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Google stock tops $1,000 per share

Google’s share price jumped higher than $1,000 for the first time, marking another milestone in its remarkable ascent from $85 in its public offering in 2004.

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Google’s share price jumped higher than $1,000 for the first time, marking another milestone in its remarkable ascent from $85 in its public offering in 2004.

SAN FRANCISCO — Google has done something few companies ever do in the stock market: It has joined the $1,000 club.

Early Friday, Google’s share price jumped higher than $1,000 for the first time, marking another milestone in its remarkable ascent from $85 in its public offering in 2004.

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The shares jumped after a better-than-expected earnings release late Thursday. It was the first time in several quarters that Google, which for years exceeded analysts’ expectations, had once again beat what Wall Street thought it could earn.

The gain made Google — already one of the world’s most valuable companies — one of the few in which buying a single share costs more than $1,000. Others include Priceline.com, the online-travel company, and Seaboard, which processes turkeys and hogs. Google shares closed at $1,011.41, up $122.61, or 13.80 percent.

In some ways, Google’s investors are betting that quantity can beat quality. Google’s challenge has been lower prices for the ads it puts on its own and others’ Web pages. Much of the traditional market for these ads has been saturated, and Google has been trying to put more ads on mobile devices like smartphones and tablets. Mobile ads tend to make less money for Google, because people click on them less often.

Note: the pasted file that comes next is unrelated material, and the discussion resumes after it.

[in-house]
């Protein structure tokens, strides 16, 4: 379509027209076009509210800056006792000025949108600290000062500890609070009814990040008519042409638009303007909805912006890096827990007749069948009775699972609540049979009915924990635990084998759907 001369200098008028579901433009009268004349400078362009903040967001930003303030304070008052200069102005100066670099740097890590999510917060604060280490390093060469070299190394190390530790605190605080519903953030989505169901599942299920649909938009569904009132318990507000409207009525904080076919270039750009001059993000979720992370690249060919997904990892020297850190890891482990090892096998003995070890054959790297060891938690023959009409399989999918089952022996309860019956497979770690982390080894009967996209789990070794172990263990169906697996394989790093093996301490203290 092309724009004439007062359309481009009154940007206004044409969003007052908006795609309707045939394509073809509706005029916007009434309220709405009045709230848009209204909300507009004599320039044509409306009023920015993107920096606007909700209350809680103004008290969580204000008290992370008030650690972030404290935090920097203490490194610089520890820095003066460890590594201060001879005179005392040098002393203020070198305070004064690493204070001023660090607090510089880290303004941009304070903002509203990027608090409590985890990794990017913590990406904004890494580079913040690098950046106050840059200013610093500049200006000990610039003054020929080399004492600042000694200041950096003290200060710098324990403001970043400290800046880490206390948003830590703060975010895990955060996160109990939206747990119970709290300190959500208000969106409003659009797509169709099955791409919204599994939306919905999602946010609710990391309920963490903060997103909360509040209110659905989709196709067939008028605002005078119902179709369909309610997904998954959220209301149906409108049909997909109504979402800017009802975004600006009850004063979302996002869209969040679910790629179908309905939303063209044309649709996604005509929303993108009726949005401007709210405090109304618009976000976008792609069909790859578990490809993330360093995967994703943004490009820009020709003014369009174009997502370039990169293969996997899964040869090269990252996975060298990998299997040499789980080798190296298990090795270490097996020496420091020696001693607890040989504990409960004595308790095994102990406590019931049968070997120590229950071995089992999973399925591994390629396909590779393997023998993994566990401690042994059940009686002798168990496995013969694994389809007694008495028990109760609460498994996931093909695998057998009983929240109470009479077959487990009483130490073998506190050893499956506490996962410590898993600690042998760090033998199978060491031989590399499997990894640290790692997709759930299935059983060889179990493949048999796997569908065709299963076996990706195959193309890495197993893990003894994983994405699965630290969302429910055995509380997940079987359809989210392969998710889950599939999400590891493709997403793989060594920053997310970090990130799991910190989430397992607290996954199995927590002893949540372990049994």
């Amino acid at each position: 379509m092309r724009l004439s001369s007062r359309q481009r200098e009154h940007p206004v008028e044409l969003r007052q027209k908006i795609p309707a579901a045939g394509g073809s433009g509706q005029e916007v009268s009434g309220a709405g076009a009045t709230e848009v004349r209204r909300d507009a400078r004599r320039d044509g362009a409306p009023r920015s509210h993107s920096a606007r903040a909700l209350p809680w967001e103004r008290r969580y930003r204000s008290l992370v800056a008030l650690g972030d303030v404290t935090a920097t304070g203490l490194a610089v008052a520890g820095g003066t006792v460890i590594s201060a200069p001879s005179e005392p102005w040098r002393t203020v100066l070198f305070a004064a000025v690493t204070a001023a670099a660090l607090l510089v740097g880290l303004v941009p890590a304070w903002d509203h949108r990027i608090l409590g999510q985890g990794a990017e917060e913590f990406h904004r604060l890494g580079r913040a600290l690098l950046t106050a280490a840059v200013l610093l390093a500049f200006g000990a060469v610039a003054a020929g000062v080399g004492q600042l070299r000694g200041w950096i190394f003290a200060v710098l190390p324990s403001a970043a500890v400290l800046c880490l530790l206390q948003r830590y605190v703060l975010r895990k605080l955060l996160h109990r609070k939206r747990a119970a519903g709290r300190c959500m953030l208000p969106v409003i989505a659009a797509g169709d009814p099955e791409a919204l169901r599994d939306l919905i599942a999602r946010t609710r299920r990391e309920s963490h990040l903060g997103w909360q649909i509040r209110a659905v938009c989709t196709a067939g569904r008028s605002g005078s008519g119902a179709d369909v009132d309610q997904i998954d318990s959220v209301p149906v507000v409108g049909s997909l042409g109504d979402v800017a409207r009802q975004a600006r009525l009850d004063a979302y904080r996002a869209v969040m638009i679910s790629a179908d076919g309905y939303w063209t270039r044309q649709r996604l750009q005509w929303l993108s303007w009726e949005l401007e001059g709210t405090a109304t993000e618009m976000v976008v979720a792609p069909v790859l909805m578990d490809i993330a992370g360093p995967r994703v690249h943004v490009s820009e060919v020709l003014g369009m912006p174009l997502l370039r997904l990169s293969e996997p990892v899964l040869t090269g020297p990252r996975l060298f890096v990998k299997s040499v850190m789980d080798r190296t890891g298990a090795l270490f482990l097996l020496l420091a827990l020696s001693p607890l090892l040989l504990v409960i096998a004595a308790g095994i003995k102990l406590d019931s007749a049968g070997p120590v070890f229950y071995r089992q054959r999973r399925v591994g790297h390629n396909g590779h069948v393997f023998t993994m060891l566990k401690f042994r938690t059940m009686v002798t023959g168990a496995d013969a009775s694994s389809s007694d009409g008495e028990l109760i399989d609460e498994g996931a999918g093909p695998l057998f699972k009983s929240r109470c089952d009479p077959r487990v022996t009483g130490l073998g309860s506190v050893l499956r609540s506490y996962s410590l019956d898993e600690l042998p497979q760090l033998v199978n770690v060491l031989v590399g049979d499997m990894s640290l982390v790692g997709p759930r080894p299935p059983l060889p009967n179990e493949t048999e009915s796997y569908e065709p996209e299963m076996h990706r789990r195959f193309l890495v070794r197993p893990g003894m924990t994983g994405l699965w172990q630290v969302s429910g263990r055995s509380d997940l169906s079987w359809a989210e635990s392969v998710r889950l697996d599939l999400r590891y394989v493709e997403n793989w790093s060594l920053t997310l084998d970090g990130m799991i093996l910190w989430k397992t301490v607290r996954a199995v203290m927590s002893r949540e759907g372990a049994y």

In Thursday’s earnings report, however, Google executives emphasized the enormous number of mobile devices on which it now places ads, and indicated that the sheer number of mobile outlets was set to keep growing.

Analysts were guardedly positive about Google’s performance. Until Friday’s rise, Google stock had performed about as well as the Nasdaq market and Microsoft this year.

Overall, Google’s quarterly numbers showed its audience spending more time on mobile devices and Google scrambling to address this market. The traditional business of people clicking ads on desktop and laptop computers was flat last quarter, according to Search Agency, a digital marketing firm. Clicks on phones more than doubled, the research company said, while tablet clicks were up 63 percent.

Much of the growth in mobile was initially in the developed world, where ad prices are generally higher. As the use of smartphones and tablets spreads into developing economies, the revenue per user is likely to drop, affecting overall profits unless Google can grow even faster in these markets.

Google is also trying to make ads more personal, by doing things like looking at where people are physically or their previous habits. While this yields more profitable ads for Google, it can run afoul of privacy advocates and regulators.

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